CAPEC-459: Creating a Rogue Certification Authority Certificate
Attack Pattern ID: 459
An adversary exploits a weakness resulting from using a hashing algorithm with weak collision resistance to generate certificate signing requests (CSR) that contain collision blocks in their "to be signed" parts. The adversary submits one CSR to be signed by a trusted certificate authority then uses the signed blob to make a second certificate appear signed by said certificate authority. Due to the hash collision, both certificates, though different, hash to the same value and so the signed blob works just as well in the second certificate. The net effect is that the adversary's second X.509 certificate, which the Certification Authority has never seen, is now signed and validated by that Certification Authority.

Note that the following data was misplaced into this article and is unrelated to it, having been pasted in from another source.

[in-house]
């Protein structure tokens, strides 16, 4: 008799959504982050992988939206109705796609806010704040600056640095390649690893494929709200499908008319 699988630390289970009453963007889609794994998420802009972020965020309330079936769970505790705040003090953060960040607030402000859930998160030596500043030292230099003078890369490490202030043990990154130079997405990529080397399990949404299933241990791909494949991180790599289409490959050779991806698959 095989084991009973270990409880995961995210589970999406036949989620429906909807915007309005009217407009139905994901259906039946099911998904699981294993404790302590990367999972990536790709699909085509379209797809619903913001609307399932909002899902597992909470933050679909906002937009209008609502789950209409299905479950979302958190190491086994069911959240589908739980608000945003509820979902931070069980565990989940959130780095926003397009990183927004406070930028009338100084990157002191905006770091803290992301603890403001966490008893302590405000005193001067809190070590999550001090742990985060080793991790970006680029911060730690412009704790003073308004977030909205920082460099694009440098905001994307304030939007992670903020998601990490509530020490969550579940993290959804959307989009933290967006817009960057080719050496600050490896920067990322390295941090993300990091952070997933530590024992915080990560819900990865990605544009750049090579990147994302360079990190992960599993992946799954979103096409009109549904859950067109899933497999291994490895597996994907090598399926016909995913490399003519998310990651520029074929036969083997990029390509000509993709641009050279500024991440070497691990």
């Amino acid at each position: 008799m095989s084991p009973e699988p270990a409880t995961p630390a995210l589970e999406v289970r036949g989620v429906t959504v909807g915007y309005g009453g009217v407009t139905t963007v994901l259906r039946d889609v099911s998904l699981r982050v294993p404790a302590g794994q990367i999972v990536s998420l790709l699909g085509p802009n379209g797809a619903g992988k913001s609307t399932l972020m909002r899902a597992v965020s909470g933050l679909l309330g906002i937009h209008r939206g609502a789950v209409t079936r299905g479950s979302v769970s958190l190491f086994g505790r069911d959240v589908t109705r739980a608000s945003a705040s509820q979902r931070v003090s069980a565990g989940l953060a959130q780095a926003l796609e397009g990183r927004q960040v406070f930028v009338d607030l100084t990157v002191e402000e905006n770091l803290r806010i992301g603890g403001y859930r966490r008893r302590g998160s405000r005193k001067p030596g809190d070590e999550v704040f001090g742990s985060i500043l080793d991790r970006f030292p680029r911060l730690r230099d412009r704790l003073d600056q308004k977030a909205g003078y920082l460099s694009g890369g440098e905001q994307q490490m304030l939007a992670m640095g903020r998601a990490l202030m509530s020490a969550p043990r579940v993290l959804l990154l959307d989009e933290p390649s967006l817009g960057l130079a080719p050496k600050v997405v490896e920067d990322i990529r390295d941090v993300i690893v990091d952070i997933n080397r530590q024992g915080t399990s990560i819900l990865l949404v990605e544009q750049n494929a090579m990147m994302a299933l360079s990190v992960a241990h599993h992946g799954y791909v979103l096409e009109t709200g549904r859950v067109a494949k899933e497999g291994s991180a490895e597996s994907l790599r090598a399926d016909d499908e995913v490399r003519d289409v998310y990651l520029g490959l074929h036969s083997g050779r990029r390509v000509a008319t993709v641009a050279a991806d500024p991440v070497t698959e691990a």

Alternatively, the second certificate could be a signing certificate. Thus the adversary is able to start their own Certification Authority that is anchored in its root of trust in the legitimate Certification Authority that has signed the attacker's first X.509 certificate. If the original Certificate Authority was accepted by default by browsers, so will the Certificate Authority set up by the adversary and any certificates that it signs. As a result, the adversary is able to generate any SSL certificates to impersonate any web server, and the user's browser will not issue any warning to the victim. This can be used to compromise HTTPS communications and other types of systems where PKI and X.509 certificates may be used (e.g., VPN, IPSec).
Likelihood Of Attack
This table shows the other attack patterns and high level categories that are related to this attack pattern. These relationships are defined as ChildOf and ParentOf, and give insight to similar items that may exist at higher and lower levels of abstraction. In addition, relationships such as CanFollow, PeerOf, and CanAlsoBe are defined to show similar attack patterns that the user may want to explore.